Creating a Field-Free Volume

The Helmholtz coil article on Wikipedia notes that the coil can be used to cancel the Earth's field, although the supplied reference and link didn't seem to explain how. I thought about it a bit, and the procedure is similar to what I had done before to verify the coil, except I changed things around so that you don't need to rely on a model to predict the geomagnetic field at your location. The idea is to use a tangent magnetometer to set the coil field to exactly the local geomagnetic field, then orient it in the opposite direction so the fields cancel. Here's the step-by-step procedure:

  1. Level the coil, place a small compass inside, and turn off the coil current
  2. Using the compass, orient the coil east-west
  3. Adjust the current until the compass deflects 45°. The coil field is now equal to the local geomagnetic field.
  4. Turn off the current, and use the compass to align the coil north-south
  5. Turn the current back on; the center of the coil is now field-free in the x-y plane (or you got it wrong and you have a 2x field, which is easy to detect)

The compass needle swings freely in the absence of a field - you can move it around with the tip of a screwdriver (magnetized or just steel), and it will stay where you put it. Pretty neat.

Here's an image of the small compass I found on Amazon. It fits entirely inside the 25mm 1% field-error sphere in my coil. The compass card it came with was impossible to read, so I printed a new one with only eight points. I also painted a fine black line on the needle with a sharpie pen to aid alignment. Mechanically, it's still cheap crap, and suffers from a bad case of stiction, often requiring a gentle tap to align itself in the field. Good enough, though.

Compensation Results

At ambient temperature (c. 22C), I measured the z-axis offset in the zero-field to be 150 counts (it actually varies from 146 to 153 with noise, but 150 is a strong mode of the distribution). Using this as the z-offset, and the factory-programmed parameters for the other values, I measured the following sweep for the zero-field setup (which used a coil current of 7.85mA in this location):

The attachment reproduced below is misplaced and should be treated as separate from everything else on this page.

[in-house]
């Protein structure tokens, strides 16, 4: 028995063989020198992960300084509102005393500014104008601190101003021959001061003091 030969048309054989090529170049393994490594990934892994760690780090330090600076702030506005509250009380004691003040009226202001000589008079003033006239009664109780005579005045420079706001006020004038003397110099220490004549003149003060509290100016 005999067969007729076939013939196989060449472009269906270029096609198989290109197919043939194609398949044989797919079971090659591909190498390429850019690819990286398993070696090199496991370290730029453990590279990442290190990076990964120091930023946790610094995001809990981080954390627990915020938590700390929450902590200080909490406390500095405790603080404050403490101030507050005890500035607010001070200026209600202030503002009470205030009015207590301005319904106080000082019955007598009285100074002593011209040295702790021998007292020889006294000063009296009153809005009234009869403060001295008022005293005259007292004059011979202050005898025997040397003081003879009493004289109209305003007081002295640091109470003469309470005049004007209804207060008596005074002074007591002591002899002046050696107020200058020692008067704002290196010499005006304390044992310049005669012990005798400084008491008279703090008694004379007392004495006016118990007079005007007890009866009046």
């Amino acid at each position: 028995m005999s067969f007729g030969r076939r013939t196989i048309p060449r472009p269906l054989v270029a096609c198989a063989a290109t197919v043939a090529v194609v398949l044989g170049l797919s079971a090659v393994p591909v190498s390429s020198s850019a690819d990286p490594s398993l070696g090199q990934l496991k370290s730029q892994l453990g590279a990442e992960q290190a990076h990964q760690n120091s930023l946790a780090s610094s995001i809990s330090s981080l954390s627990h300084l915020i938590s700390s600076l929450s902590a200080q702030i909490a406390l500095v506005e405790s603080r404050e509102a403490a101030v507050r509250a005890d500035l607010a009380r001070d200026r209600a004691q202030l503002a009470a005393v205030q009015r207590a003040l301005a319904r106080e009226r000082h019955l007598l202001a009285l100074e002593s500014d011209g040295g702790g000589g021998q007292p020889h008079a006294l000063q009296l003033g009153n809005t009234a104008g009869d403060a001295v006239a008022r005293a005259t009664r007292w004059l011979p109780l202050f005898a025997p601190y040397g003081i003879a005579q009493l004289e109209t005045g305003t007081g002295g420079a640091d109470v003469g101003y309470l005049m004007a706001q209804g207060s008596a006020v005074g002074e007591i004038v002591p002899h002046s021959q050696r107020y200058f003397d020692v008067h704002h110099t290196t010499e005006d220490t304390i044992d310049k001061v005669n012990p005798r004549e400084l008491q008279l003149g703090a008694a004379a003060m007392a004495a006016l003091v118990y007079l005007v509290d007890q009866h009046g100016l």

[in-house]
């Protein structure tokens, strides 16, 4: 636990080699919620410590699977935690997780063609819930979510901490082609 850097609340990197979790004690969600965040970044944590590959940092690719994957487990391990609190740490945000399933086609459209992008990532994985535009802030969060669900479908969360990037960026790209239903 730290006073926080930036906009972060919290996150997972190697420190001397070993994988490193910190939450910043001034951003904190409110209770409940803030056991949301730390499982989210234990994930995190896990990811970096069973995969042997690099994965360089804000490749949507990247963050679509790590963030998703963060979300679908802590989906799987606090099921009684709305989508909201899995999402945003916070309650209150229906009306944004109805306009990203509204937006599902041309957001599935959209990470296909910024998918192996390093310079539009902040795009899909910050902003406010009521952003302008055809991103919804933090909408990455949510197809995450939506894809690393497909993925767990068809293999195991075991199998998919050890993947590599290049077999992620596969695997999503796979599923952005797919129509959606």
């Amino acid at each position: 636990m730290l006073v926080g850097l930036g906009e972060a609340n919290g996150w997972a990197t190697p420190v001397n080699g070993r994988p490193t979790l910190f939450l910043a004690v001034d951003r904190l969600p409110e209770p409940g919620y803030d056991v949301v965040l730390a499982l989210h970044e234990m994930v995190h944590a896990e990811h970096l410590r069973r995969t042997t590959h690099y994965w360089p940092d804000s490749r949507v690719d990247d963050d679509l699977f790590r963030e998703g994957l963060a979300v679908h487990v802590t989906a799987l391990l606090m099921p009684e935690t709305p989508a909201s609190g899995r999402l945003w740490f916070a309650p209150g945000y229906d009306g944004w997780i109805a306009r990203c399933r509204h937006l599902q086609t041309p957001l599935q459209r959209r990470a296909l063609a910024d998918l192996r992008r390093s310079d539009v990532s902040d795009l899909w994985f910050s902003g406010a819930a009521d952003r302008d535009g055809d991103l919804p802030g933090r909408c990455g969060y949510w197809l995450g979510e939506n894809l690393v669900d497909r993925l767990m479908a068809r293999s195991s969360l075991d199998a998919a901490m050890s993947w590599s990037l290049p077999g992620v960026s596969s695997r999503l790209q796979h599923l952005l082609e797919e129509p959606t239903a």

Not too great. The offset has brought the field measurement (at ambient temp.) from mid-40s to near zero, where it should be, but the temperature dependence doesn't seem very much improved. Undaunted, I moved on to measure the results with the coil current removed - this is just the geomagnetic field:

Again, I don't see much improvement in the temperature dependence, although the value around ambient temperature is approximately correct - the World Magnetic Model predicts a field of 19.585 μT here. Next, I added 1A to the zero-field value to produce a predicted field of 2214 μT:

Now we see some temperature compensation. The scaling is still off by maybe 15%, but the temperature compensation is definitely flatter. Not flat enough, though - there's still some linear dependence left in there. There's a section in the app. note that says the coefficients should be adjusted by fixed values after programming at the factory. I applied the values they suggest, and there's some improvement, but the resulting line isn't particularly flat. Instead, I tried all the values in a range around the factory-supplied coefficients, testing each one for flatness of the result (as measured by linear regression on the resulting data points). The next image shows what the offsets (SENS_TC_HT - 17, SENS_TC_LT - 14) = (69, 54) yield. (I'll note that the values suggested in the app note are 0x67 and 0x55 - could they have mistakenly written decimal values as hex??)

Much better! Unfortunately, these same values may not work for every MLX90393, and running through this whole temperature sweep process to calibrate the sensor simply isn't going to be possible on the scanner (I think). I will have to look at a few parts to get an idea for the variation. Melexis thinks there's enough part-to-part variation to program the coefficients from measurements at the wafer level, so I'd be very surprised if my hand-tuned values work universally. Obtaining good accuracy on the scanner will require some more thought. Then there's this - even with these new coefficients, the low-field compensation is still lousy:

Now, I'm wondering if the fixed-point arithmetic used on the part for this compensation only works properly for large values. I'll have to try doing in floating-point (external to the part) and compare the results.

Next Up

I keep telling myself I'm going to scan some fields. Maybe I should do so.


zack wrote 10/25/2019 at 21:45 point

Do you schematics of your Helmholtz Coil design by any chance ?

  Are you sure? yes | no